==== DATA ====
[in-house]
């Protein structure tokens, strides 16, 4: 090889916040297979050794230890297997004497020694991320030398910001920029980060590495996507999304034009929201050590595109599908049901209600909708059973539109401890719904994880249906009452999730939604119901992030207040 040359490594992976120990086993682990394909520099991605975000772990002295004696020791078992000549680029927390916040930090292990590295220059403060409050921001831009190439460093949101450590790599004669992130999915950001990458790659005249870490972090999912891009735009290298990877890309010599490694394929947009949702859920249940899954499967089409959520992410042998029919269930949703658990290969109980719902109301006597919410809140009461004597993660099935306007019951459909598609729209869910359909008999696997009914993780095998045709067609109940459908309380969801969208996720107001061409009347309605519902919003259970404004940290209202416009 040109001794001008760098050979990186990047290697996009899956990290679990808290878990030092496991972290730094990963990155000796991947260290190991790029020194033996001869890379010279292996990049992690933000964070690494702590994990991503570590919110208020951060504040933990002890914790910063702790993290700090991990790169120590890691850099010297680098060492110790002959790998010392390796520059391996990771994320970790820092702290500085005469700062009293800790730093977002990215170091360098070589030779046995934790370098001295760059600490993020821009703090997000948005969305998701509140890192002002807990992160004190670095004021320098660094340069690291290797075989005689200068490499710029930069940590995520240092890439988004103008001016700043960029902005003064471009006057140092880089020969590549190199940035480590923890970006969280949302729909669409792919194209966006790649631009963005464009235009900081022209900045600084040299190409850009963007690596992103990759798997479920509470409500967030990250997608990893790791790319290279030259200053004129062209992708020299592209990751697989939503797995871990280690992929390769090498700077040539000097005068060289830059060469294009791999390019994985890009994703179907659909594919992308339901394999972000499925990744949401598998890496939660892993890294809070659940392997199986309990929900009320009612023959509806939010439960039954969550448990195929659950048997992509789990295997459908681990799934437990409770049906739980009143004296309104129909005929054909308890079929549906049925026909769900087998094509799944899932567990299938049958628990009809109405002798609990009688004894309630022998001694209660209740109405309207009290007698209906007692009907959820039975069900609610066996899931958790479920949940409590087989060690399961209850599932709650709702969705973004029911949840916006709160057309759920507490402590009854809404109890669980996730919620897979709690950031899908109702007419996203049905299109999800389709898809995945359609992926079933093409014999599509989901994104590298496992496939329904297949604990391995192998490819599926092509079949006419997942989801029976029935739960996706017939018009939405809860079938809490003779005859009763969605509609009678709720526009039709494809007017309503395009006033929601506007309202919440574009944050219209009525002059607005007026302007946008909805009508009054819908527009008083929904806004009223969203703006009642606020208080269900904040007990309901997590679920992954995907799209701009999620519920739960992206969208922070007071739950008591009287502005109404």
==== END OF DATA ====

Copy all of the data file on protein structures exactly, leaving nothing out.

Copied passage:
[in-house]
């Protein structure tokens, strides 16, 4: 090889916040297979050794230890297997004497020694991320030398910001920029980060590495996507999304034009929201050590595109599908049901209600909708059973539109401890719904994880249906009452999730939604119901992030207040 040359490594992976120990086993682990394909520099991605975000772990002295004696020791078992000549680029927390916040930090292990590295220059403060409050921001831009190439460093949101450590790599004669992130999915950001990458790659005249870490972090999912891009735009290298990877890309010599490694394929947009949702859920249940899954499967089409959520992410042998029919269930949703658990290969109980719902109301006597919410809140009461004597993660099935306007019951459909598609729209869910359909008999696997009914993780095998045709067609109940459908309380969801969208996720107001061409009347309605519902919003259970404004940290209202416009 040109001794001008760098050979990186990047290697996009899956990290679990808290878990030092496991972290730094990963990155000796991947260290190991790029020194033996001869890379010279292996990049992690933000964070690494702590994990991503570590919110208020951060504040933990002890914790910063702790993290700090991990790169120590890691850099010297680098060492110790002959790998010392390796520059391996990771994320970790820092702290500085005469700062009293800790730093977002990215170091360098070589030779046995934790370098001295760059600490993020821009703090997000948005969305998701509140890192002002807990992160004190670095004021320098660094340069690291290797075989005689200068490499710029930069940590995520240092890439988004103008001016700043960029902005003064471009006057140092880089020969590549190199940035480590923890970006969280949302729909669409792919194209966006790649631009963005464009235009900081022209900045600084040299190409850009963007690596992103990759798997479920509470409500967030990250997608990893790791790319290279030259200053004129062209992708020299592209990751697989939503797995871990280690992929390769090498700077040539000097005068060289830059060469294009791999390019994985890009994703179907659909594919992308339901394999972000499925990744949401598998890496939660892993890294809070659940392997199986309990929900009320009612023959509806939010439960039954969550448990195929659950048997992509789990295997459908681990799934437990409770049906739980009143004296309104129909005929054909308890079929549906049925026909769900087998094509799944899932567990299938049958628990009809109405002798609990009688004894309630022998001694209660209740109405309207009290007698209906007692009907959820039975069900609610066996899931958790479920949940409590087989060690399961209850599932709650709702969705973004029911949840916006709160057309759920507490402590009854809404109890669980996730919620897979709690950031899908109702007419996203049905299109999800389709898809995945359609992926079933093409014999599509989901994104590298496992496939329904297949604990391995192998490819599926092509079949006419997942989801029976029935739960996706017939018009939405809860079938809490003779005859009763969605509609009678709720526009039709494809007017309503395009006033929601506007309202919440574009944050219209009525002059607005007026302007946008909805009508009054819908527009008083929904806004009223969203703006009642606020208080269900904040007990309901997590679920992954995907799209701009999620519920739960992206969208922070007071739950008591009287502005109404």